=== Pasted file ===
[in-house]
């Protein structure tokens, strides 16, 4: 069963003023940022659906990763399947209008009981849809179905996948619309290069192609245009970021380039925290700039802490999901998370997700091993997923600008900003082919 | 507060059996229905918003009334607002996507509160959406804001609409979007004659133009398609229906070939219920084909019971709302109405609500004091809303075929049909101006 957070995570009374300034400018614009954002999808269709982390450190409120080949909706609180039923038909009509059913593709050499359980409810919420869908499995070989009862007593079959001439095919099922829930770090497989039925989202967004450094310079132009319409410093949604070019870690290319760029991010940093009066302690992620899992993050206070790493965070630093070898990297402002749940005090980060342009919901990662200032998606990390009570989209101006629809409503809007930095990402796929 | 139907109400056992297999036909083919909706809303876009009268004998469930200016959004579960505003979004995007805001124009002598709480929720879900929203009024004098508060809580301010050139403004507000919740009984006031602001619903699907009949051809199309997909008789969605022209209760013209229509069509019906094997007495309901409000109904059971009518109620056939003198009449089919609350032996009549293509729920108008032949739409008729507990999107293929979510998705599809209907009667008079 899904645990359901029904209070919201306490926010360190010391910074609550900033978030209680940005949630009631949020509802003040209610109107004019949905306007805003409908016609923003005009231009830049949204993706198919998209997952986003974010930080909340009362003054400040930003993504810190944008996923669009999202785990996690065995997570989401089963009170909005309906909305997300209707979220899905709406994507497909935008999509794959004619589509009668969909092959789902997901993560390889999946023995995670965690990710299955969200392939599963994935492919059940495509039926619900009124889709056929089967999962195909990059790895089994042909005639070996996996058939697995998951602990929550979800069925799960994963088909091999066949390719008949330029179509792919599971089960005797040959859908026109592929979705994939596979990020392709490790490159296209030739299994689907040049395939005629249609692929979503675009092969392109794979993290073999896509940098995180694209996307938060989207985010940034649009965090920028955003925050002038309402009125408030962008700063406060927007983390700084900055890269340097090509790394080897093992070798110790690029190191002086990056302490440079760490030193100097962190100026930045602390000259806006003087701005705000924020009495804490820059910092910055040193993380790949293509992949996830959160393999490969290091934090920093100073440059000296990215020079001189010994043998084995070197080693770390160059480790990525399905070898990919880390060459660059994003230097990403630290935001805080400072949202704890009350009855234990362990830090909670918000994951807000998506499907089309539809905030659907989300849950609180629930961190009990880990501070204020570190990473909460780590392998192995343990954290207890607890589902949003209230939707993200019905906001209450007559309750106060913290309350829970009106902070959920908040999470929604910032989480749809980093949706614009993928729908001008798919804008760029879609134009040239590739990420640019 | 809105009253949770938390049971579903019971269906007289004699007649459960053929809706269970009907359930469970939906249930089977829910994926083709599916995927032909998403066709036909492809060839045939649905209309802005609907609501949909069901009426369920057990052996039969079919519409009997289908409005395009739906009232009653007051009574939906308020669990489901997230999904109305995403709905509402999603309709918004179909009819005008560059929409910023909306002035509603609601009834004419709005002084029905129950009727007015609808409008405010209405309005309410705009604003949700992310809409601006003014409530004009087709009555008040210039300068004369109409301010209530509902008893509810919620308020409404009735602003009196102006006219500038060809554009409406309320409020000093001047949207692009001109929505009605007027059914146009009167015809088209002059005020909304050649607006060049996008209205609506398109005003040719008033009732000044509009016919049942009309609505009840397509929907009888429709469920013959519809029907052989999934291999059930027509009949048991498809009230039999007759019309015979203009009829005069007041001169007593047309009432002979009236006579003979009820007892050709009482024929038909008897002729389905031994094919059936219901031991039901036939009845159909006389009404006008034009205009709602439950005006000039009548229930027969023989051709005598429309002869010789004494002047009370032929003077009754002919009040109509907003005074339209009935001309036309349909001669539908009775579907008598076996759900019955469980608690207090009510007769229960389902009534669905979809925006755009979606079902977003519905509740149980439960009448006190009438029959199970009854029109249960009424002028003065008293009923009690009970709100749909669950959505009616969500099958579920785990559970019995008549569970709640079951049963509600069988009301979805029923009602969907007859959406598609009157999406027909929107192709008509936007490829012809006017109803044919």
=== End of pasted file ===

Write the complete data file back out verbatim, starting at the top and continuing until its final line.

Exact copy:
[in-house]
């Protein structure tokens, strides 16, 4: 069963003023940022659906990763399947209008009981849809179905996948619309290069192609245009970021380039925290700039802490999901998370997700091993997923600008900003082919 | 507060059996229905918003009334607002996507509160959406804001609409979007004659133009398609229906070939219920084909019971709302109405609500004091809303075929049909101006 957070995570009374300034400018614009954002999808269709982390450190409120080949909706609180039923038909009509059913593709050499359980409810919420869908499995070989009862007593079959001439095919099922829930770090497989039925989202967004450094310079132009319409410093949604070019870690290319760029991010940093009066302690992620899992993050206070790493965070630093070898990297402002749940005090980060342009919901990662200032998606990390009570989209101006629809409503809007930095990402796929 | 139907109400056992297999036909083919909706809303876009009268004998469930200016959004579960505003979004995007805001124009002598709480929720879900929203009024004098508060809580301010050139403004507000919740009984006031602001619903699907009949051809199309997909008789969605022209209760013209229509069509019906094997007495309901409000109904059971009518109620056939003198009449089919609350032996009549293509729920108008032949739409008729507990999107293929979510998705599809209907009667008079 899904645990359901029904209070919201306490926010360190010391910074609550900033978030209680940005949630009631949020509802003040209610109107004019949905306007805003409908016609923003005009231009830049949204993706198919998209997952986003974010930080909340009362003054400040930003993504810190944008996923669009999202785990996690065995997570989401089963009170909005309906909305997300209707979220899905709406994507497909935008999509794959004619589509009668969909092959789902997901993560390889999946023995995670965690990710299955969200392939599963994935492919059940495509039926619900009124889709056929089967999962195909990059790895089994042909005639070996996996058939697995998951602990929550979800069925799960994963088909091999066949390719008949330029179509792919599971089960005797040959859908026109592929979705994939596979990020392709490790490159296209030739299994689907040049395939005629249609692929979503675009092969392109794979993290073999896509940098995180694209996307938060989207985010940034649009965090920028955003925050002038309402009125408030962008700063406060927007983390700084900055890269340097090509790394080897093992070798110790690029190191002086990056302490440079760490030193100097962190100026930045602390000259806006003087701005705000924020009495804490820059910092910055040193993380790949293509992949996830959160393999490969290091934090920093100073440059000296990215020079001189010994043998084995070197080693770390160059480790990525399905070898990919880390060459660059994003230097990403630290935001805080400072949202704890009350009855234990362990830090909670918000994951807000998506499907089309539809905030659907989300849950609180629930961190009990880990501070204020570190990473909460780590392998192995343990954290207890607890589902949003209230939707993200019905906001209450007559309750106060913290309350829970009106902070959920908040999470929604910032989480749809980093949706614009993928729908001008798919804008760029879609134009040239590739990420640019 | 809105009253949770938390049971579903019971269906007289004699007649459960053929809706269970009907359930469970939906249930089977829910994926083709599916995927032909998403066709036909492809060839045939649905209309802005609907609501949909069901009426369920057990052996039969079919519409009997289908409005395009739906009232009653007051009574939906308020669990489901997230999904109305995403709905509402999603309709918004179909009819005008560059929409910023909306002035509603609601009834004419709005002084029905129950009727007015609808409008405010209405309005309410705009604003949700992310809409601006003014409530004009087709009555008040210039300068004369109409301010209530509902008893509810919620308020409404009735602003009196102006006219500038060809554009409406309320409020000093001047949207692009001109929505009605007027059914146009009167015809088209002059005020909304050649607006060049996008209205609506398109005003040719008033009732000044509009016919049942009309609505009840397509929907009888429709469920013959519809029907052989999934291999059930027509009949048991498809009230039999007759019309015979203009009829005069007041001169007593047309009432002979009236006579003979009820007892050709009482024929038909008897002729389905031994094919059936219901031991039901036939009845159909006389009404006008034009205009709602439950005006000039009548229930027969023989051709005598429309002869010789004494002047009370032929003077009754002919009040109509907003005074339209009935001309036309349909001669539908009775579907008598076996759900019955469980608690207090009510007769229960389902009534669905979809925006755009979606079902977003519905509740149980439960009448006190009438029959199970009854029109249960009424002028003065008293009923009690009970709100749909669950959505009616969500099958579920785990559970019995008549569970709640079951049963509600069988009301979805029923009602969907007859959406598609009157999406027909929107192709008509936007490829012809006017109803044919």